Cabbages and cancer prevention: will your vegetables keep the Big C at bay?

In an optimistic new study, researchers at the Francis Crick Institute have discovered evidence that cabbages prevent cancer. Leading the team of researchers is Dr. Gitta Stockinger, who is analyzing how indole-3-carbinol (a chemical found in cabbages and similar vegetables) influences cell division in your gut wall.

Do cabbages prevent cancer?

Before we start looking into whether cabbages prevent cancer, it’s worth understanding your gut wall and the factors that increase your risk. Like your skin, your gut wall regenerates over a period of 3 to 5 days. Earlier in life, your body can moderate this regeneration so that it unfolds in a calm and smooth manner. As you age, your gut’s cells still regenerate quickly. However, they also become disorganized, making cancer more likely.

Aside from age, the medical world has long accepted that diet and lifestyle increase your risk of colon cancer. For example, heavy drinkers are at higher risk of cancer throughout their GI tract. Some people inherit autoimmune diseases, such as ulcerative colitis. Eating a poor diet subjects your colon to serious abuse, increasing the chances of your cells dividing poorly as you age.

According to Dr. Gitta Stockinger and her team, indole-3-carbinol has a positive effect on your gut’s stem cells. When gut stem cells come into contact with the chemical they’re more likely to resume a sensible division pattern. Additionally, cabbages prevent cancer by reducing inflammation in the gut. With less information comes less cellular harm, which lowers your cancer risk further.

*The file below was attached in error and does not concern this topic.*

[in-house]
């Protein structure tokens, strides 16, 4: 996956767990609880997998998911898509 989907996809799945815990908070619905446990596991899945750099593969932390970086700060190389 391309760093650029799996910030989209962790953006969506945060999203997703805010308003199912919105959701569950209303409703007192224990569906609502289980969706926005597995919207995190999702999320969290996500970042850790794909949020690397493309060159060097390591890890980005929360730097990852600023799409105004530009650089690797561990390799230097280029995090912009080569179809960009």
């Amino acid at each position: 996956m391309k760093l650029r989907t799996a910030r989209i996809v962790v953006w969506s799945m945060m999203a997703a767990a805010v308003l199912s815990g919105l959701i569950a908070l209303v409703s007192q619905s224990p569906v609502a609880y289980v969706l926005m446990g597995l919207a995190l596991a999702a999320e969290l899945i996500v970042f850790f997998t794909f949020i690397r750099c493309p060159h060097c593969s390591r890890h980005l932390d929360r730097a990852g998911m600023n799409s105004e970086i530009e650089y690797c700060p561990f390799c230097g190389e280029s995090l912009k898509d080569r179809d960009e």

What else can you do to prevent colon cancer?

As you may have guessed, although there’s evidence suggesting cabbages prevent cancer, it’s in no way a miracle cure. Let’s say you eat a leaf of cabbage a day, but your lifestyle otherwise sucks. If you’re smoking, binge drinking, making several visits to your local drive-thru, and not exercising, your risk of colon cancer is still pretty high. Additionally, Stockinger has highlighted that you can’t cook cabbages, broccoli, and the other preventative vegetables until they’re soggy. Only an al-dente approach to cooking your veg will deliver the benefits she’s discussed.

If you’re happy to incorporate delicately cooked cabbage into your diet, you may want to take the following steps to lower your colon cancer risk further:

  • Try eating a diet that goes easy on your bowels. Carry on consuming meat, but make sure you feast on lots of fiber too.
  • Add a dose of exercise to your daily routine to lower your BMI and aid your gut in pushing its contents to their end destination.
  • Keep a check on your weight in general. Being obese increases your risk of colon cancer by around 30%.
  • Reduce your alcohol intake, as your gut’s cells don’t enjoy its caustic nature.

Finally, if you’re eligible for a colon cancer screening program make sure you take part. As with any other type of carcinoma, catching cellular changes at the earliest possible stage optimizes your chances of recovery.

Now that you know cabbages prevent cancer, you may want to give some thought to your overall risk profile. If you’re unsure as to where you stand when it comes to colon carcinomas, check in with your family physician for an update.


About the Author

Laura McKeever
Laura has been a freelance medical writer for eight years. With a BSc in Medical Sciences and an MSc in Physician Assistant Studies, she complements her passion for medical news with real-life experiences. Laura’s most significant experience included writing for international pharmaceutical brands, including GSK.